Peter Hawkesby at Anna Miles

Get on your bike or Lime scooter, or your own feet if necessary and zap along to Anna Miles’ Gallery in Upper Queen Street. Do not pass go and do not collect 200. Just get there and view, in the large old vitrine, some of the finest vessels you are likely to see this year.

Peter Hawkesby has been in evidence recently as he has tried ‘riding the bike again’, as he puts it. Active many years ago, his work was pilloried by some, viewed incomprehensibly by many but admired and enjoyed by others possessed of a different eye and way of assessing worth in a lump of fired clay. Life intervened and Hawkesby had little to do with ceramics for many years. However, with time passed, the call to ride again along with fewer work demands has meant he is back on that bike. And going for it!

There was an initial show of his assemblages at Anna Miles. Consisting various components, some of which had lain awaiting notice for many years beneath a compost heap, while others were freshly minted and still evidencing effects from their recent passage through fire. They stood, leaned or lay supine in disparate postures narrating a variety of possibilities around the exhibition’s heading of  Scratch a Cenotaph. Distinctly votive in ambiance the works nevertheless successfully held any hovering reverence pretty much at bay; instead the elements rallied together for an insouciant muster underscored by Hawkesby’s signature big fat ticks – orange peeled, glossily dribbled and dripped or starkly desiccated of surface, contributing their own positivity to the confluence while signifying enjoyment in the process.

There was an intermediate appearance of his work when he exhibited further assemblages as guest artist for the ASP’s annual event at Pah Homestead (still on – go see),  but it is the current display, as part of  Anna Miles end-of-year group show, The Ocelot Dominion, where the next manifestation of his bike riding skills become evident.

His Blunted Devil Cups have a utilitarian objective although not in any conventional sense.  They offer a sober spontaneity that makes a virtue of their uncontrived blips, runs, blow-outs and piercings which sparsely interrupt an otherwise austere, ashen, soda’d surface more akin to a heaving reflective sea or soft stone than skin of an orange.  Mounted upon variously surfaced elements that inform around their passage through fire, the layered base forms suggest altars and underscore the symbolic and ritual roles of their labelling.  There are few indications of the exuberance so apparent in the earlier assemblages but a casually draped decorative strip cloaking a lip or a spiky addition on a rim, suggestive of a horn, reassure that the adornments of his title are still within grasp. Here be magic that can embellish and colour the rituals of living with a restrained elegance while linking with the very origins of fired clay.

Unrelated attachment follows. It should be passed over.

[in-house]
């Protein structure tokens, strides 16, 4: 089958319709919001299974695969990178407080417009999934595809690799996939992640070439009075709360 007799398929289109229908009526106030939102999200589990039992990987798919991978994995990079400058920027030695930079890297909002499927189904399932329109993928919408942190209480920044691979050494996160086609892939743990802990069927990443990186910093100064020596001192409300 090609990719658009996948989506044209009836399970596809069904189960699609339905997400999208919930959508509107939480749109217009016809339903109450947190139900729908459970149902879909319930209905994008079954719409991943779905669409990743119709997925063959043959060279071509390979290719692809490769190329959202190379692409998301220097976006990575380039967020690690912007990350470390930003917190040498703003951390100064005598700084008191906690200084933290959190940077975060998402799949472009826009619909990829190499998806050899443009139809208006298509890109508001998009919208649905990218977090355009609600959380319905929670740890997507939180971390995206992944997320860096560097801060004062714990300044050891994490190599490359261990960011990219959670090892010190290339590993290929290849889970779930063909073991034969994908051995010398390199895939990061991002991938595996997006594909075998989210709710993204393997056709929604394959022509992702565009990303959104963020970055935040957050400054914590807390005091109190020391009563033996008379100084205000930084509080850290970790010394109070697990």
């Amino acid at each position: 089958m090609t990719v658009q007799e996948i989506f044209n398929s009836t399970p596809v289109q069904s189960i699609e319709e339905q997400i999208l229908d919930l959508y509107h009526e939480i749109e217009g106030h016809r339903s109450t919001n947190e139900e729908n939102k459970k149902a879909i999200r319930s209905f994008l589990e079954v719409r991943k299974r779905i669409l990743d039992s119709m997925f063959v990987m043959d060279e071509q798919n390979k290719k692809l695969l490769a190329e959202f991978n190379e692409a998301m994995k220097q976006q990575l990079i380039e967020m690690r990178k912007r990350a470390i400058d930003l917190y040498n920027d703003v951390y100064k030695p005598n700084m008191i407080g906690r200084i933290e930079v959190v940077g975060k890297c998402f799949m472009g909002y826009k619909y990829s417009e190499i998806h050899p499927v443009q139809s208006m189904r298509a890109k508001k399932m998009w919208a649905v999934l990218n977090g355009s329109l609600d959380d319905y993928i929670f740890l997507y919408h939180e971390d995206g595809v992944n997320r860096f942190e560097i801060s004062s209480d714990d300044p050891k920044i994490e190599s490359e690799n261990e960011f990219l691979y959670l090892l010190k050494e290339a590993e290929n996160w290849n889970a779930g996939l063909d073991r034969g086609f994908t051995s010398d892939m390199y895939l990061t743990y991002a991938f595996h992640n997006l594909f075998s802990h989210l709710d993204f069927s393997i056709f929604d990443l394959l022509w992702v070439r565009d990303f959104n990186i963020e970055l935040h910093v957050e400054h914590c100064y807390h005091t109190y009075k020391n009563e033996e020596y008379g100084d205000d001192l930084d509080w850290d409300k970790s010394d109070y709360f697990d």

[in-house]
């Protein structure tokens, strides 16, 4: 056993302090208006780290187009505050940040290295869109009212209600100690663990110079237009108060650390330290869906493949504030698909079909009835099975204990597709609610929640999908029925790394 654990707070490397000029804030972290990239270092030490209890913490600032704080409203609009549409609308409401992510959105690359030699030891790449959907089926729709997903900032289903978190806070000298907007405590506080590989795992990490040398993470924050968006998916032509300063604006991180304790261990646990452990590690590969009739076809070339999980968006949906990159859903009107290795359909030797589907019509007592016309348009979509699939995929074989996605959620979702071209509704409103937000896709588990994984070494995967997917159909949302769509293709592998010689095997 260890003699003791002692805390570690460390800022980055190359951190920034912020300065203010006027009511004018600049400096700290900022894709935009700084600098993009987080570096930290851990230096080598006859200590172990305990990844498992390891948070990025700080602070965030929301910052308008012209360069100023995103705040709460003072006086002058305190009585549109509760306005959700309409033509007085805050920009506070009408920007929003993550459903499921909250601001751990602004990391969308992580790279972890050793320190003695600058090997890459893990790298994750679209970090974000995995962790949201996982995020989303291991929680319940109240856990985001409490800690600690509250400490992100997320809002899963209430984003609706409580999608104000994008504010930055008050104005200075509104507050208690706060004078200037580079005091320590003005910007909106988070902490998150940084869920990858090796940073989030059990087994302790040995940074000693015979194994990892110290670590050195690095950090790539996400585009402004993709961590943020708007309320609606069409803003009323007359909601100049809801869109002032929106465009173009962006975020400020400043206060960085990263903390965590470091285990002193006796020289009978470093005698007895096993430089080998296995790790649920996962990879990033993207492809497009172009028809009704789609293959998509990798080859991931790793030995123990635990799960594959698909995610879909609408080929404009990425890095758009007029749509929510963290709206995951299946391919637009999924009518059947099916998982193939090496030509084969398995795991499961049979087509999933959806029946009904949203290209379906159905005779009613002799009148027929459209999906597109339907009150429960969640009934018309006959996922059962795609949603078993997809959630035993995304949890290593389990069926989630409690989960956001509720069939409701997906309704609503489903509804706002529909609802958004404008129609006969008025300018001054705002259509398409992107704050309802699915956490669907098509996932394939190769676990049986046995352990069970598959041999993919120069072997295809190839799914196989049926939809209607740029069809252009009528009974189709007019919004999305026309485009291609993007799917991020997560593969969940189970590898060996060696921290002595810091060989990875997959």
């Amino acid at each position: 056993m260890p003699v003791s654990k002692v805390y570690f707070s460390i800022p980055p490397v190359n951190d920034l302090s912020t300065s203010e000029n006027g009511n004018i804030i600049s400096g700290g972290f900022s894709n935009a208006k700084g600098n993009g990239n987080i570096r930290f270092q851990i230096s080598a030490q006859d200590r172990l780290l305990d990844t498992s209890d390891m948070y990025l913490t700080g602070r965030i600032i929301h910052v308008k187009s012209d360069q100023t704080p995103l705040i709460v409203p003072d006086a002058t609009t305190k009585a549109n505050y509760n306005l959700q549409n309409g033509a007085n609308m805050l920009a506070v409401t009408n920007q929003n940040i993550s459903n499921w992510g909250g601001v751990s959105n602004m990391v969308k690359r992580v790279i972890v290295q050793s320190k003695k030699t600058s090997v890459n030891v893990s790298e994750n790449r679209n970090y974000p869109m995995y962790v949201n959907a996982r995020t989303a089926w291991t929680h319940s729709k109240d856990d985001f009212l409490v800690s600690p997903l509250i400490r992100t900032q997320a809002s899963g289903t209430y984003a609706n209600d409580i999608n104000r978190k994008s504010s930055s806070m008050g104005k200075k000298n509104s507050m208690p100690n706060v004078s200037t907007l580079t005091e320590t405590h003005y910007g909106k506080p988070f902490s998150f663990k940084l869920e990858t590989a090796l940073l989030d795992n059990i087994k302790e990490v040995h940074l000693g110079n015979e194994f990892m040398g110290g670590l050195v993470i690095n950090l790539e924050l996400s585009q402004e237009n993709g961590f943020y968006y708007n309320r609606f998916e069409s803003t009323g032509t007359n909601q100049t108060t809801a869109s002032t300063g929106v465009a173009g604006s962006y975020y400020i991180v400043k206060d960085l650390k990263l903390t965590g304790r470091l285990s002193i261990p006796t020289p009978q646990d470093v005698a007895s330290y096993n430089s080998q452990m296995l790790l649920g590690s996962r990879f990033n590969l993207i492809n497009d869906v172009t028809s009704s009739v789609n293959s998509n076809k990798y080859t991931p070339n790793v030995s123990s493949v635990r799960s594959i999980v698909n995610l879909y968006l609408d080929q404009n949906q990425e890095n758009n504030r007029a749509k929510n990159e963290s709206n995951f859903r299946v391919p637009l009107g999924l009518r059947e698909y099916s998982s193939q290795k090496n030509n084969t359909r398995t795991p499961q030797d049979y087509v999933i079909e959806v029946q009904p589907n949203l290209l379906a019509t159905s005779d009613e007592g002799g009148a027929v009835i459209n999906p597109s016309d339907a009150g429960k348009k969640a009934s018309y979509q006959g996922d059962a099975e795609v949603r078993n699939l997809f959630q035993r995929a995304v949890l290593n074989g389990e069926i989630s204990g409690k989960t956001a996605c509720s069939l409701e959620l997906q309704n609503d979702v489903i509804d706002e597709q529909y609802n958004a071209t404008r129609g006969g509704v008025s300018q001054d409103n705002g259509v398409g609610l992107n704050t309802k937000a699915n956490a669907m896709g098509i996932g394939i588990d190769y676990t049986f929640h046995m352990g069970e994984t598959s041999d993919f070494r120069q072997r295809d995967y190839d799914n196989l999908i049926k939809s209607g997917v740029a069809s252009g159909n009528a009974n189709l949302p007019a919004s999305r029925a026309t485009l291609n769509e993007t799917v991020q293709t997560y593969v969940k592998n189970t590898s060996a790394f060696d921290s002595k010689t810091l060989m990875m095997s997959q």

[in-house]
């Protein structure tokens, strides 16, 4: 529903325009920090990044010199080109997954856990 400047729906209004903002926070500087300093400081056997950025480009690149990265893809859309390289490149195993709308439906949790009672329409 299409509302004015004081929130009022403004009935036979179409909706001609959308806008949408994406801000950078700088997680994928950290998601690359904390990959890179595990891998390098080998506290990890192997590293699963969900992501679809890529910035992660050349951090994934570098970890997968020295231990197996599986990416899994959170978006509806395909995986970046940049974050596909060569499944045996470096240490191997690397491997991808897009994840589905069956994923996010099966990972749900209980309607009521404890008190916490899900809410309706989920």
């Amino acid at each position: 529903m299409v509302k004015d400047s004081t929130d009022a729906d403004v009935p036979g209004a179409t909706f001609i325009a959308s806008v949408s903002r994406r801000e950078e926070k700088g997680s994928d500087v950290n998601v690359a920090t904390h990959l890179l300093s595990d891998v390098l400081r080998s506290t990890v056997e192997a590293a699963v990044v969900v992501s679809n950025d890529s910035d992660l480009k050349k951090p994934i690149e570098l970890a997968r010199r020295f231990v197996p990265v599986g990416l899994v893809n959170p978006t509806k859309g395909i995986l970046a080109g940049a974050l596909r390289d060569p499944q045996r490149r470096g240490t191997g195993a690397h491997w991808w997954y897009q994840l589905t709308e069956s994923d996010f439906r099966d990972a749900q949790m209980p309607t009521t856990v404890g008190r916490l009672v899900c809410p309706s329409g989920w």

There is also a splendid Edo-ish two-part vase, its sections secured with macaroni elbows at the juncture and surfaced with splotches of deep blue and slashes and scratches that catch and contain rivulets of soda, plus a hand-built teapot of similar ilk that expresses the surface of the clay in ways that relate to the immediacy of pre-industrial wares. These pieces are more than decorative and demonstrate that function can be both explicit and implied.

While at Anna Miles Gallery you will find a range of work by Richard Stratton – very different in their precision assemblies and adherence to historical methods long buried in out-of-date technical tomes and as he looks at ceramics’ inheritances he’s also reconfiguring how a vessel should, or can, simply be. In this case – referencing structuralist architecture.

Both these artist’s work revel in some of the rich potential of their chosen medium; in its subtleties and malleability in riposte to spontaneity or its responses to lengthy, painstaking and well-researched process and subversive cognition. Both are worth spending time with and that’s possible until the gallery closes on December 22nd.

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The vitrine with Devil Cups.

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Blunted Devil Cup II

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Blunted Devil Cup I

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Blunted Devil Cup

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Reverse side

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Vase approx 31cmH.

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2 Comments

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2 responses to “Peter Hawkesby at Anna Miles

  1. Joelle March

    It was familiar reading your article on Peter Hawkesby. I was interest to read it as I often see Peter at Auckland Studio Potters, your descriptive article has given me more insight into Peter’s work and his history. His work certainly has layers upon layers, purveying a depth of skill and taste.

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